Scottish football’s warm glow will extend to cartwheels and somersaults if England are seen off in the 150th anniversary match at Hampden Park. Success in Cyprus on Friday took Steve Clarke’s team to within touching distance of Euro 2024. Acceleration under Clarke has captured the hearts and minds of a nation.
It would be a mistake, however, to depict Clarke – an excellent manager – and his talented squad as reflective of the Scottish football scene. Clarke wants the best possible group at his disposal and can revel in the naming of nine English Premier League players in his squad for this double header. Kieran Tierney and Lewis Ferguson are plying their trade in La Liga and Serie A respectively. Half a dozen of those initially called up are based in Scotland, versus 14 from Clarke’s first contingent in the troubled times of 2019.
Where does this leave Scotland’s top flight and can it somehow cling to the coattails of the international side with any legitimacy? If it cannot, Scotland’s football authorities should be working furiously on infrastructure while everything front-facing appears so good.
Callum McGregor – who, in fairness, could play in a superior league had he any interest in leaving Celtic – was the sole Scottish Premiership representative from 16 who featured in Larnaca. This Scotland squad is laced with exports; not just Tierney and Ferguson but Jack Hendry, Aaron Hickey, Nathan Patterson, Scott McKenna, Ryan Porteous, Ryan Christie, Stuart Armstrong, Lyndon Dykes, Kenny McLean and Kevin Nisbet. Perhaps that flow towards Saudi Arabia, Brentford and so many spots in between means Scotland’s national game is justifying its existence but a scratch below the surface of some Premiership numbers makes alarming reading for anybody interested in the bigger picture.
The recent Old Firm clash at Ibrox involved 32 players. Just six – and two in Rangers colours – were Scottish. Celtic have a tried and tested transfer strategy that has made them the finest team in the country, without either the desire or the ability to coax a stable of Scots. When Ange Postecoglou’s side hosted lower-league Morton in last season’s Scottish Cup one young prospect, the Irishman Bosun Lawal, was given minutes: three of them. Rangers did give the young Englishman Johnly Yfeko a start against the same opposition in this season’s League Cup, but there was not a single Scot in their starting XI. For those who believe it is unfair to pick on Celtic and Rangers, St Mirren’s draw with Aberdeen on 27 August is a decent reference point. The Paisley club had three Scots listed out of 20 on their team sheet. Aberdeen’s six looked radical in comparison.
All of this could be swatted away if the Scottish Premiership was turning heads. Instead, embarrassment in European club competition is common. The national team’s tremendous work is an anomaly against the inauspicious quality of week-to-week business. This was also the case, of course, when Wales, Northern Ireland and the Republic of Ireland were making international headway in the not-so-distant past. Yet Scotland should surely take more pride in its hugely well-supported domestic game.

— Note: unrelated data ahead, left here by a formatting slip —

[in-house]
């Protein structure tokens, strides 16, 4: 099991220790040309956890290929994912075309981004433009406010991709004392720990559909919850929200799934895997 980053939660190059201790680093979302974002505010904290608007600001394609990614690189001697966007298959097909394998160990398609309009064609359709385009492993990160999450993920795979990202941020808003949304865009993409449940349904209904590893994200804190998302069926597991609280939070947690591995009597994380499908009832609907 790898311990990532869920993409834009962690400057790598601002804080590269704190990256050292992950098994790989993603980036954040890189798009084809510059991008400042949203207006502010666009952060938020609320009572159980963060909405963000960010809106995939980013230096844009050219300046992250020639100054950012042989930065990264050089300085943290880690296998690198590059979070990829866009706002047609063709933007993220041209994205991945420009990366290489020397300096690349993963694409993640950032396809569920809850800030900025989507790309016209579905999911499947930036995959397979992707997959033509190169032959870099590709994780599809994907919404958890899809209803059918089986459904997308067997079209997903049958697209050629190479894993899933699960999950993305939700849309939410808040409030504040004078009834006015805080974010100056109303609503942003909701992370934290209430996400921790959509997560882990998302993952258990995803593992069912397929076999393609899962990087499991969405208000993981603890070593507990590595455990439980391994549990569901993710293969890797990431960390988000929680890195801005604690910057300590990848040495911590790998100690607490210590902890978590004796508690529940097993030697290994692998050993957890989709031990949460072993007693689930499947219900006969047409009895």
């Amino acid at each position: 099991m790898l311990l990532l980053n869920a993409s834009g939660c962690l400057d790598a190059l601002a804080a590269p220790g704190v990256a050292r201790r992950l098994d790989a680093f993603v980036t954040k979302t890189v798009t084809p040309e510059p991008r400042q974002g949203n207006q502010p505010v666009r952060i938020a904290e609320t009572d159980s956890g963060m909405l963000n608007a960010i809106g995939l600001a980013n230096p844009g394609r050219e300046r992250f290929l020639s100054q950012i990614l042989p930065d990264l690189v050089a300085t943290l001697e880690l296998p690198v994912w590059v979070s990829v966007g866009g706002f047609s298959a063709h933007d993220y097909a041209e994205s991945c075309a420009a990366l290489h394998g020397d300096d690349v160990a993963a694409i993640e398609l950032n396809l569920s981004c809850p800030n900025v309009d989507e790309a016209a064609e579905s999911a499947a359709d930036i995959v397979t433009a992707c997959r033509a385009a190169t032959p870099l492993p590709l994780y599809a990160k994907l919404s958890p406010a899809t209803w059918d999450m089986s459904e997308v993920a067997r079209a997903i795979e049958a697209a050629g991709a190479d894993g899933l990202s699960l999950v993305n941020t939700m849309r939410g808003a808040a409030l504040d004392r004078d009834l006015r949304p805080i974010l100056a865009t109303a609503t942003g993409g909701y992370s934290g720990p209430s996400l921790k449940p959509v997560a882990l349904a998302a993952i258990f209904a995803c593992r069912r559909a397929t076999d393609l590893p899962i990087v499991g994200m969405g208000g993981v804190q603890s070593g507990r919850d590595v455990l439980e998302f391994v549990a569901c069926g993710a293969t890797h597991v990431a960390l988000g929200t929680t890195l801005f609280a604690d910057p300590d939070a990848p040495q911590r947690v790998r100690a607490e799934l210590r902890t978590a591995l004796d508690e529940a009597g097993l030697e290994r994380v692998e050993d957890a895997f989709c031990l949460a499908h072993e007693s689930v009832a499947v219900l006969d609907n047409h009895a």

“In my opinion you should try to have a Scottish core in your team,” says Robbie Neilson, whose second tenure at Hearts ended in April. “They understand the game but there is also a link to the supporter base. If you were going for two players, similar players who tick the same boxes, you would go for the Scottish one but that could be really difficult.
“The challenges relate to cost. Generally the player will be under contract so you need to pay a fee, whereas most of the players brought into Scotland are free transfers. If they have done well in Scotland and are out of contract, the salary expectations become an issue because they will have English Championship interest. You will see players move from the Scottish Championship to the Premiership fairly regularly. You don’t see so many moving between Premiership teams because of these things.”
Indeed, of the 80 players who made permanent moves to the Premiership in the summer window, a mere 14 are Scottish. Between them Celtic, Rangers, Hearts and Hibs did not sign a single Scot. But should we care if Clarke continues to work his magic? Are supporters right to place results – and they do – over the nationalities of players? “It is a reflection of the league,” says Neilson. “If we want the Scottish national team at the elite level then the players need to be there.”
Dykes, of Queens Park Rangers, would hardly take offence at being excluded from that category, but the striker has served Clarke with distinction. Dykes was developed at Livingston by David Martindale, who continues to defy the odds on a minuscule budget.
“The Scottish talent is there but for a club of our size, it 100% comes down to cost,” says Martindale. “I had six Scottish players in my office over the summer and couldn’t afford one of them. If I look south I should really be going for League One players but there is no way on earth finances allow that.”
Martindale’s comment inadvertently points towards the Scottish Premiership’s level. Scotland’s national team is at its highest standing for decades. The league picture is, putting it kindly, less flattering.